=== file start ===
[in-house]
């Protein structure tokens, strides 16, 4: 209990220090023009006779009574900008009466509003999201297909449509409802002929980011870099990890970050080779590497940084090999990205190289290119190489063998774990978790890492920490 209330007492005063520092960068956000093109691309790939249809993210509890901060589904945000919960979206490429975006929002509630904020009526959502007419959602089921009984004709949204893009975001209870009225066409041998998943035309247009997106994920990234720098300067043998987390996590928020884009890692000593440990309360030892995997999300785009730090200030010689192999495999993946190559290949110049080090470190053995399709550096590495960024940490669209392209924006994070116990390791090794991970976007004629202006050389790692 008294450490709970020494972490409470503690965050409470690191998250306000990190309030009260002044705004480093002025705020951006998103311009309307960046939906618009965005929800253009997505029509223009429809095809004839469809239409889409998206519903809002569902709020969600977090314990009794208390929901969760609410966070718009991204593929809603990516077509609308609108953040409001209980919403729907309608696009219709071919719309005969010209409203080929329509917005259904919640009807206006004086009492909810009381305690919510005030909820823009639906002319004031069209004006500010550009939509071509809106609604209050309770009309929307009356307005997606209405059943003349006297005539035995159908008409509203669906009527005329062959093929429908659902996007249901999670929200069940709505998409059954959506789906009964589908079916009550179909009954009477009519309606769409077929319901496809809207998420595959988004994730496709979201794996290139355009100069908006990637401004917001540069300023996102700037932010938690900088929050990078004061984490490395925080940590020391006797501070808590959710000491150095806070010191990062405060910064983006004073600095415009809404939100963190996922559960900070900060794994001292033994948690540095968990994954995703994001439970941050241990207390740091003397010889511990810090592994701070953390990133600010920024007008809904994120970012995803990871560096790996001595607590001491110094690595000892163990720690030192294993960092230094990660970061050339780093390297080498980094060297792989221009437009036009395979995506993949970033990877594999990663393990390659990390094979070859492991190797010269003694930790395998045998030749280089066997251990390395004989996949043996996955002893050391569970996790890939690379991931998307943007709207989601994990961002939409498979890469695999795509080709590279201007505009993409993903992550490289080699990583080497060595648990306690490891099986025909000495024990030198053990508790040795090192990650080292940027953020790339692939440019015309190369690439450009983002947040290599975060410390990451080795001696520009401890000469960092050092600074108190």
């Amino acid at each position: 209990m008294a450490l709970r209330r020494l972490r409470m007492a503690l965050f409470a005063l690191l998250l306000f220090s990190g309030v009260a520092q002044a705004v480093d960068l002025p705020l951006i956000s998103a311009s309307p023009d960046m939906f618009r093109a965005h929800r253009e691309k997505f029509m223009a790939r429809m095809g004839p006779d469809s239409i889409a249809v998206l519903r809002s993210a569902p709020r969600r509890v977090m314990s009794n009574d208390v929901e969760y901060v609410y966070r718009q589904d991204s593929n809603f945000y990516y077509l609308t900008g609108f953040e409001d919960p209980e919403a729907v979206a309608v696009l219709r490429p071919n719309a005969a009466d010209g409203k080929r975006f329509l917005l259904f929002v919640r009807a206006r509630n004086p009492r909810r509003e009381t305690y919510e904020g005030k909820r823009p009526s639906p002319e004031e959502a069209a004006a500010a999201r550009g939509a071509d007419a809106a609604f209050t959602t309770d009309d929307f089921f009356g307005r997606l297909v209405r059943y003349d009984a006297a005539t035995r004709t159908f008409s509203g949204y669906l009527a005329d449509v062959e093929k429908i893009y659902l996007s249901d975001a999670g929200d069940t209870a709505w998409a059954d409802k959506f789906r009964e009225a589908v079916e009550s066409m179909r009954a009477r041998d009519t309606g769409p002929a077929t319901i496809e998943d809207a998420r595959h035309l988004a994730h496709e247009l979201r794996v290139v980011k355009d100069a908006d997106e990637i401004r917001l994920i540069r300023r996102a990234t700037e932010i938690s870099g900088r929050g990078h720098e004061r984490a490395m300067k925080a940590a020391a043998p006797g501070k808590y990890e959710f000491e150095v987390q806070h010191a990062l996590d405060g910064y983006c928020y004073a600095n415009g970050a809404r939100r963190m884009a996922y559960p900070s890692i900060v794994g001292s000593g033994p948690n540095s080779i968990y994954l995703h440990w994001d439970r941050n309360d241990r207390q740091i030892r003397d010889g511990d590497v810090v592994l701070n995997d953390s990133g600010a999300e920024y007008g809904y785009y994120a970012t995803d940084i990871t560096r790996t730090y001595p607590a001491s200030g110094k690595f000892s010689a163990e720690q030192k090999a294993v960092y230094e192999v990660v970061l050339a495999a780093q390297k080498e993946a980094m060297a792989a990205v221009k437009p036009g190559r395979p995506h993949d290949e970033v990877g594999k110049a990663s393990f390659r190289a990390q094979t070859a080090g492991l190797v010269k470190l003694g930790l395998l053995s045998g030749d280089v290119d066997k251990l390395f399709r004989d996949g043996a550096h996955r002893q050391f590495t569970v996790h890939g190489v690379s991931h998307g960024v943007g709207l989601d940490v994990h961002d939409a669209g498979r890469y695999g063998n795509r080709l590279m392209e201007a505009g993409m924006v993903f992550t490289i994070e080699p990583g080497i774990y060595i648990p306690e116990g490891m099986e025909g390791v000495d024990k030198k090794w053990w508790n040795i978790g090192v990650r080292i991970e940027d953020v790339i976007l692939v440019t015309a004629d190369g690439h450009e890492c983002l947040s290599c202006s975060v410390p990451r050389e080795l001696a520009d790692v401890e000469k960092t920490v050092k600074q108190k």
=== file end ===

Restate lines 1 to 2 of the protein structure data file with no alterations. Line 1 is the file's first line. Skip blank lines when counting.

[in-house]
């Protein structure tokens, strides 16, 4: 209990220090023009006779009574900008009466509003999201297909449509409802002929980011870099990890970050080779590497940084090999990205190289290119190489063998774990978790890492920490 209330007492005063520092960068956000093109691309790939249809993210509890901060589904945000919960979206490429975006929002509630904020009526959502007419959602089921009984004709949204893009975001209870009225066409041998998943035309247009997106994920990234720098300067043998987390996590928020884009890692000593440990309360030892995997999300785009730090200030010689192999495999993946190559290949110049080090470190053995399709550096590495960024940490669209392209924006994070116990390791090794991970976007004629202006050389790692 008294450490709970020494972490409470503690965050409470690191998250306000990190309030009260002044705004480093002025705020951006998103311009309307960046939906618009965005929800253009997505029509223009429809095809004839469809239409889409998206519903809002569902709020969600977090314990009794208390929901969760609410966070718009991204593929809603990516077509609308609108953040409001209980919403729907309608696009219709071919719309005969010209409203080929329509917005259904919640009807206006004086009492909810009381305690919510005030909820823009639906002319004031069209004006500010550009939509071509809106609604209050309770009309929307009356307005997606209405059943003349006297005539035995159908008409509203669906009527005329062959093929429908659902996007249901999670929200069940709505998409059954959506789906009964589908079916009550179909009954009477009519309606769409077929319901496809809207998420595959988004994730496709979201794996290139355009100069908006990637401004917001540069300023996102700037932010938690900088929050990078004061984490490395925080940590020391006797501070808590959710000491150095806070010191990062405060910064983006004073600095415009809404939100963190996922559960900070900060794994001292033994948690540095968990994954995703994001439970941050241990207390740091003397010889511990810090592994701070953390990133600010920024007008809904994120970012995803990871560096790996001595607590001491110094690595000892163990720690030192294993960092230094990660970061050339780093390297080498980094060297792989221009437009036009395979995506993949970033990877594999990663393990390659990390094979070859492991190797010269003694930790395998045998030749280089066997251990390395004989996949043996996955002893050391569970996790890939690379991931998307943007709207989601994990961002939409498979890469695999795509080709590279201007505009993409993903992550490289080699990583080497060595648990306690490891099986025909000495024990030198053990508790040795090192990650080292940027953020790339692939440019015309190369690439450009983002947040290599975060410390990451080795001696520009401890000469960092050092600074108190």